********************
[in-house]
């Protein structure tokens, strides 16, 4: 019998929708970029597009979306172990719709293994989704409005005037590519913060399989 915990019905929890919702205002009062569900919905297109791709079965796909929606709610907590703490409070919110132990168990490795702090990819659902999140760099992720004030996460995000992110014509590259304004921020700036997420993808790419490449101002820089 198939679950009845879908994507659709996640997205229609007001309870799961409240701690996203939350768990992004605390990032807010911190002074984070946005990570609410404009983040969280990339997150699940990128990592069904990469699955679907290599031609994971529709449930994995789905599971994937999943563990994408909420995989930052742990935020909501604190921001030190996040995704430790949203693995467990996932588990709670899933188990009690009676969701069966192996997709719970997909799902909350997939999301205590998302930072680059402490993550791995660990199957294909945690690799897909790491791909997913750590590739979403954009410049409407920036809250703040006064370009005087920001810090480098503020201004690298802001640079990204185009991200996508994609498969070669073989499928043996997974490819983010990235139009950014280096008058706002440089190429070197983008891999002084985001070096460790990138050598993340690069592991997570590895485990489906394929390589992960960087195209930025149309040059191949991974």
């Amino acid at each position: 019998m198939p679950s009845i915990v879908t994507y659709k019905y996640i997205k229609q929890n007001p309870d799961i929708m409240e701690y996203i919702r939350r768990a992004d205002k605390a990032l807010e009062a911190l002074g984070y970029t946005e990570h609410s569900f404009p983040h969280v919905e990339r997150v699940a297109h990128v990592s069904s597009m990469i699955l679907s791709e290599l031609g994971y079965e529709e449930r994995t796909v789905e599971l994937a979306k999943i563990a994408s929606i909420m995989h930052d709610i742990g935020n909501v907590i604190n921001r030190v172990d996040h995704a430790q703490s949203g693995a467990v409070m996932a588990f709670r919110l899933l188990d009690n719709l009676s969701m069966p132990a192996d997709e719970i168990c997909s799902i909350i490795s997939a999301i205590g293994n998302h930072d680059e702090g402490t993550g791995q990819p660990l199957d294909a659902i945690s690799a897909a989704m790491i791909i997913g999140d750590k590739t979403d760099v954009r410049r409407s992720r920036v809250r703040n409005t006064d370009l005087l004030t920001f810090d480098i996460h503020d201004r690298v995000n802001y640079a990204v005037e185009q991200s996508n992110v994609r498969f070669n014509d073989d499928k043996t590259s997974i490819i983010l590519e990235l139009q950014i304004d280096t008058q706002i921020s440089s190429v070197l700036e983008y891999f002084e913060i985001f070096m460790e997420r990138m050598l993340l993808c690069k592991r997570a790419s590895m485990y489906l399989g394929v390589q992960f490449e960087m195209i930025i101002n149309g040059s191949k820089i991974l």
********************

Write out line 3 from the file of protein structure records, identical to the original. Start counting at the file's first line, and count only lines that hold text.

């Amino acid at each position: 019998m198939p679950s009845i915990v879908t994507y659709k019905y996640i997205k229609q929890n007001p309870d799961i929708m409240e701690y996203i919702r939350r768990a992004d205002k605390a990032l807010e009062a911190l002074g984070y970029t946005e990570h609410s569900f404009p983040h969280v919905e990339r997150v699940a297109h990128v990592s069904s597009m990469i699955l679907s791709e290599l031609g994971y079965e529709e449930r994995t796909v789905e599971l994937a979306k999943i563990a994408s929606i909420m995989h930052d709610i742990g935020n909501v907590i604190n921001r030190v172990d996040h995704a430790q703490s949203g693995a467990v409070m996932a588990f709670r919110l899933l188990d009690n719709l009676s969701m069966p132990a192996d997709e719970i168990c997909s799902i909350i490795s997939a999301i205590g293994n998302h930072d680059e702090g402490t993550g791995q990819p660990l199957d294909a659902i945690s690799a897909a989704m790491i791909i997913g999140d750590k590739t979403d760099v954009r410049r409407s992720r920036v809250r703040n409005t006064d370009l005087l004030t920001f810090d480098i996460h503020d201004r690298v995000n802001y640079a990204v005037e185009q991200s996508n992110v994609r498969f070669n014509d073989d499928k043996t590259s997974i490819i983010l590519e990235l139009q950014i304004d280096t008058q706002i921020s440089s190429v070197l700036e983008y891999f002084e913060i985001f070096m460790e997420r990138m050598l993340l993808c690069k592991r997570a790419s590895m485990y489906l399989g394929v390589q992960f490449e960087m195209i930025i101002n149309g040059s191949k820089i991974l």